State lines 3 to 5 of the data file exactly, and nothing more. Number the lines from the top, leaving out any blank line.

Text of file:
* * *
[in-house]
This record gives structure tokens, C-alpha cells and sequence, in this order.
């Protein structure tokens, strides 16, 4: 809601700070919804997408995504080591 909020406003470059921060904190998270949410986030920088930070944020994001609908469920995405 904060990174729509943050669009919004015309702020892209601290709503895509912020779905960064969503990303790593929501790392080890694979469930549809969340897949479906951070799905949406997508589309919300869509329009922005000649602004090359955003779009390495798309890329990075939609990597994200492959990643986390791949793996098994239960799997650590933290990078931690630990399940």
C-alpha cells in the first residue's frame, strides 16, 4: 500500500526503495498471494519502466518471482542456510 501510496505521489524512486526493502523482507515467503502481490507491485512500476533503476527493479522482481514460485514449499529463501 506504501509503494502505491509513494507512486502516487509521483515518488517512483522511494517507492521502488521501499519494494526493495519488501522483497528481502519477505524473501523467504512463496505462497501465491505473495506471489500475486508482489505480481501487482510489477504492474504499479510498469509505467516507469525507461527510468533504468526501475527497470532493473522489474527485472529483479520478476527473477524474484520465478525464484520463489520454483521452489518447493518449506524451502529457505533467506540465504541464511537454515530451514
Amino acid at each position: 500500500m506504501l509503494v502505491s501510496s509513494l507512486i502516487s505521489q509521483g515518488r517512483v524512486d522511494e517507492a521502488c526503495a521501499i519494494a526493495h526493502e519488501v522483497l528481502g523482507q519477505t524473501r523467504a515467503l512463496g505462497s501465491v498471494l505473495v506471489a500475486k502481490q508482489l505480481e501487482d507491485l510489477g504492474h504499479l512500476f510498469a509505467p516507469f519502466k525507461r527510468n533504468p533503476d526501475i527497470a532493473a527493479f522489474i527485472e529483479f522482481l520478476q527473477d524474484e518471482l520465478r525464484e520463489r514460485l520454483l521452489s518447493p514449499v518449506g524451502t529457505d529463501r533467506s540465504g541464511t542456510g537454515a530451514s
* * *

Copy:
């Protein structure tokens, strides 16, 4: 809601700070919804997408995504080591 909020406003470059921060904190998270949410986030920088930070944020994001609908469920995405 904060990174729509943050669009919004015309702020892209601290709503895509912020779905960064969503990303790593929501790392080890694979469930549809969340897949479906951070799905949406997508589309919300869509329009922005000649602004090359955003779009390495798309890329990075939609990597994200492959990643986390791949793996098994239960799997650590933290990078931690630990399940």
C-alpha cells in the first residue's frame, strides 16, 4: 500500500526503495498471494519502466518471482542456510 501510496505521489524512486526493502523482507515467503502481490507491485512500476533503476527493479522482481514460485514449499529463501 506504501509503494502505491509513494507512486502516487509521483515518488517512483522511494517507492521502488521501499519494494526493495519488501522483497528481502519477505524473501523467504512463496505462497501465491505473495506471489500475486508482489505480481501487482510489477504492474504499479510498469509505467516507469525507461527510468533504468526501475527497470532493473522489474527485472529483479520478476527473477524474484520465478525464484520463489520454483521452489518447493518449506524451502529457505533467506540465504541464511537454515530451514
Amino acid at each position: 500500500m506504501l509503494v502505491s501510496s509513494l507512486i502516487s505521489q509521483g515518488r517512483v524512486d522511494e517507492a521502488c526503495a521501499i519494494a526493495h526493502e519488501v522483497l528481502g523482507q519477505t524473501r523467504a515467503l512463496g505462497s501465491v498471494l505473495v506471489a500475486k502481490q508482489l505480481e501487482d507491485l510489477g504492474h504499479l512500476f510498469a509505467p516507469f519502466k525507461r527510468n533504468p533503476d526501475i527497470a532493473a527493479f522489474i527485472e529483479f522482481l520478476q527473477d524474484e518471482l520465478r525464484e520463489r514460485l520454483l521452489s518447493p514449499v518449506g524451502t529457505d529463501r533467506s540465504g541464511t542456510g537454515a530451514s